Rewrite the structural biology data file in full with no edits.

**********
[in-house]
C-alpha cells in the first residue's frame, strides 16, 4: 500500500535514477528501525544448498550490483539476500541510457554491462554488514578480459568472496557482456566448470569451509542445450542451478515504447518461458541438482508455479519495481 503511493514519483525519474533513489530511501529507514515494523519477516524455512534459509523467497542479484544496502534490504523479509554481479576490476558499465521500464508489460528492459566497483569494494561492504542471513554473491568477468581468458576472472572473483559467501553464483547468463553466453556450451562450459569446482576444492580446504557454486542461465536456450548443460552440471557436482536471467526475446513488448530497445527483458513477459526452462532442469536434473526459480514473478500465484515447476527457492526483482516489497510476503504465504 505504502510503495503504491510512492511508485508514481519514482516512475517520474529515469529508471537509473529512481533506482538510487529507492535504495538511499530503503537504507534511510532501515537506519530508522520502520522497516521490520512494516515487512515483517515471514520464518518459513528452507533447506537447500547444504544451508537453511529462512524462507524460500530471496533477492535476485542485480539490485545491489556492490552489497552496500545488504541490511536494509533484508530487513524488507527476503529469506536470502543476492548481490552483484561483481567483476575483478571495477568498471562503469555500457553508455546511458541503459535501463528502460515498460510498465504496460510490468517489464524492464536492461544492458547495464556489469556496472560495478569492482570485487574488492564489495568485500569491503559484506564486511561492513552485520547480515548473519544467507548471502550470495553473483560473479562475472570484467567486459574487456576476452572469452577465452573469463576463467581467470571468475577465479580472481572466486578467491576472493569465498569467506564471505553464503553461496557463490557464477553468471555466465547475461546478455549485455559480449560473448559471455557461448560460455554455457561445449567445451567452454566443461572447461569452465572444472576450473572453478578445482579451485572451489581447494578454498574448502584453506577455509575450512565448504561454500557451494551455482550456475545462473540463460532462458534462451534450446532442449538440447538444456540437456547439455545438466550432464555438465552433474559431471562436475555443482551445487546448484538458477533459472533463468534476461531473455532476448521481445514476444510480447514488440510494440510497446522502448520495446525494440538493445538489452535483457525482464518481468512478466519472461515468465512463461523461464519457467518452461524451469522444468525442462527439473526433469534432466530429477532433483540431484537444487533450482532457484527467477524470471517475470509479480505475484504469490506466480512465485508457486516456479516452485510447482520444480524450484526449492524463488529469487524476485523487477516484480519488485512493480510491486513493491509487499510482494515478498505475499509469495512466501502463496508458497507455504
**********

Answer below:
[in-house]
C-alpha cells in the first residue's frame, strides 16, 4: 500500500535514477528501525544448498550490483539476500541510457554491462554488514578480459568472496557482456566448470569451509542445450542451478515504447518461458541438482508455479519495481 503511493514519483525519474533513489530511501529507514515494523519477516524455512534459509523467497542479484544496502534490504523479509554481479576490476558499465521500464508489460528492459566497483569494494561492504542471513554473491568477468581468458576472472572473483559467501553464483547468463553466453556450451562450459569446482576444492580446504557454486542461465536456450548443460552440471557436482536471467526475446513488448530497445527483458513477459526452462532442469536434473526459480514473478500465484515447476527457492526483482516489497510476503504465504 505504502510503495503504491510512492511508485508514481519514482516512475517520474529515469529508471537509473529512481533506482538510487529507492535504495538511499530503503537504507534511510532501515537506519530508522520502520522497516521490520512494516515487512515483517515471514520464518518459513528452507533447506537447500547444504544451508537453511529462512524462507524460500530471496533477492535476485542485480539490485545491489556492490552489497552496500545488504541490511536494509533484508530487513524488507527476503529469506536470502543476492548481490552483484561483481567483476575483478571495477568498471562503469555500457553508455546511458541503459535501463528502460515498460510498465504496460510490468517489464524492464536492461544492458547495464556489469556496472560495478569492482570485487574488492564489495568485500569491503559484506564486511561492513552485520547480515548473519544467507548471502550470495553473483560473479562475472570484467567486459574487456576476452572469452577465452573469463576463467581467470571468475577465479580472481572466486578467491576472493569465498569467506564471505553464503553461496557463490557464477553468471555466465547475461546478455549485455559480449560473448559471455557461448560460455554455457561445449567445451567452454566443461572447461569452465572444472576450473572453478578445482579451485572451489581447494578454498574448502584453506577455509575450512565448504561454500557451494551455482550456475545462473540463460532462458534462451534450446532442449538440447538444456540437456547439455545438466550432464555438465552433474559431471562436475555443482551445487546448484538458477533459472533463468534476461531473455532476448521481445514476444510480447514488440510494440510497446522502448520495446525494440538493445538489452535483457525482464518481468512478466519472461515468465512463461523461464519457467518452461524451469522444468525442462527439473526433469534432466530429477532433483540431484537444487533450482532457484527467477524470471517475470509479480505475484504469490506466480512465485508457486516456479516452485510447482520444480524450484526449492524463488529469487524476485523487477516484480519488485512493480510491486513493491509487499510482494515478498505475499509469495512466501502463496508458497507455504